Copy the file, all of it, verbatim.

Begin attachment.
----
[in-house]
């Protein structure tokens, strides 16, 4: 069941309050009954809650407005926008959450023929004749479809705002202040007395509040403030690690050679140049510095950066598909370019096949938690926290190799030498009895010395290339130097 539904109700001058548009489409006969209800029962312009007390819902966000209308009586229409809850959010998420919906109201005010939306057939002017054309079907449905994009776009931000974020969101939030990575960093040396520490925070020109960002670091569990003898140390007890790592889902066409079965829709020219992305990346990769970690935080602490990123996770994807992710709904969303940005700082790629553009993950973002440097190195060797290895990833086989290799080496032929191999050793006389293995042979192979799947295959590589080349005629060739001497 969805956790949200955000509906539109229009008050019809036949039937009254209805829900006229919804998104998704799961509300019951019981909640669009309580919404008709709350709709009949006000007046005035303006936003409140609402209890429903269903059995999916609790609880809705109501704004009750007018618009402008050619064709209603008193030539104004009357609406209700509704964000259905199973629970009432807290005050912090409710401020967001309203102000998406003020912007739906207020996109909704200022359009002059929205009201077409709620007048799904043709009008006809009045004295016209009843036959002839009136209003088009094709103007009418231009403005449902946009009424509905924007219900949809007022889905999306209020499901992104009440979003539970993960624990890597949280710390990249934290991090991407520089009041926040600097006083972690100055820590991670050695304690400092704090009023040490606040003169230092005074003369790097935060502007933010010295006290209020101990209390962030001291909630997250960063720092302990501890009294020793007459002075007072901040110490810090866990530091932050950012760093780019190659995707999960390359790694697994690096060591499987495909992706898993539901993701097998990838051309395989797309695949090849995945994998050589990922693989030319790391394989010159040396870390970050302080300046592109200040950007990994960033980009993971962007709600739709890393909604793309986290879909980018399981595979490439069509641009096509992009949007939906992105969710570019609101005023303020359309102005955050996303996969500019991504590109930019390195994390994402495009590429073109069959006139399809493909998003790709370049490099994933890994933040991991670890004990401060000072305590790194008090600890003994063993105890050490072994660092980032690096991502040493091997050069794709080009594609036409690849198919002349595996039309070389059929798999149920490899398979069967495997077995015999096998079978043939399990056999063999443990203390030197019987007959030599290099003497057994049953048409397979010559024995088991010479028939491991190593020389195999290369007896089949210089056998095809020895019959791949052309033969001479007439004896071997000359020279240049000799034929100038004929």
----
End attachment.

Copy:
[in-house]
């Protein structure tokens, strides 16, 4: 069941309050009954809650407005926008959450023929004749479809705002202040007395509040403030690690050679140049510095950066598909370019096949938690926290190799030498009895010395290339130097 539904109700001058548009489409006969209800029962312009007390819902966000209308009586229409809850959010998420919906109201005010939306057939002017054309079907449905994009776009931000974020969101939030990575960093040396520490925070020109960002670091569990003898140390007890790592889902066409079965829709020219992305990346990769970690935080602490990123996770994807992710709904969303940005700082790629553009993950973002440097190195060797290895990833086989290799080496032929191999050793006389293995042979192979799947295959590589080349005629060739001497 969805956790949200955000509906539109229009008050019809036949039937009254209805829900006229919804998104998704799961509300019951019981909640669009309580919404008709709350709709009949006000007046005035303006936003409140609402209890429903269903059995999916609790609880809705109501704004009750007018618009402008050619064709209603008193030539104004009357609406209700509704964000259905199973629970009432807290005050912090409710401020967001309203102000998406003020912007739906207020996109909704200022359009002059929205009201077409709620007048799904043709009008006809009045004295016209009843036959002839009136209003088009094709103007009418231009403005449902946009009424509905924007219900949809007022889905999306209020499901992104009440979003539970993960624990890597949280710390990249934290991090991407520089009041926040600097006083972690100055820590991670050695304690400092704090009023040490606040003169230092005074003369790097935060502007933010010295006290209020101990209390962030001291909630997250960063720092302990501890009294020793007459002075007072901040110490810090866990530091932050950012760093780019190659995707999960390359790694697994690096060591499987495909992706898993539901993701097998990838051309395989797309695949090849995945994998050589990922693989030319790391394989010159040396870390970050302080300046592109200040950007990994960033980009993971962007709600739709890393909604793309986290879909980018399981595979490439069509641009096509992009949007939906992105969710570019609101005023303020359309102005955050996303996969500019991504590109930019390195994390994402495009590429073109069959006139399809493909998003790709370049490099994933890994933040991991670890004990401060000072305590790194008090600890003994063993105890050490072994660092980032690096991502040493091997050069794709080009594609036409690849198919002349595996039309070389059929798999149920490899398979069967495997077995015999096998079978043939399990056999063999443990203390030197019987007959030599290099003497057994049953048409397979010559024995088991010479028939491991190593020389195999290369007896089949210089056998095809020895019959791949052309033969001479007439004896071997000359020279240049000799034929100038004929």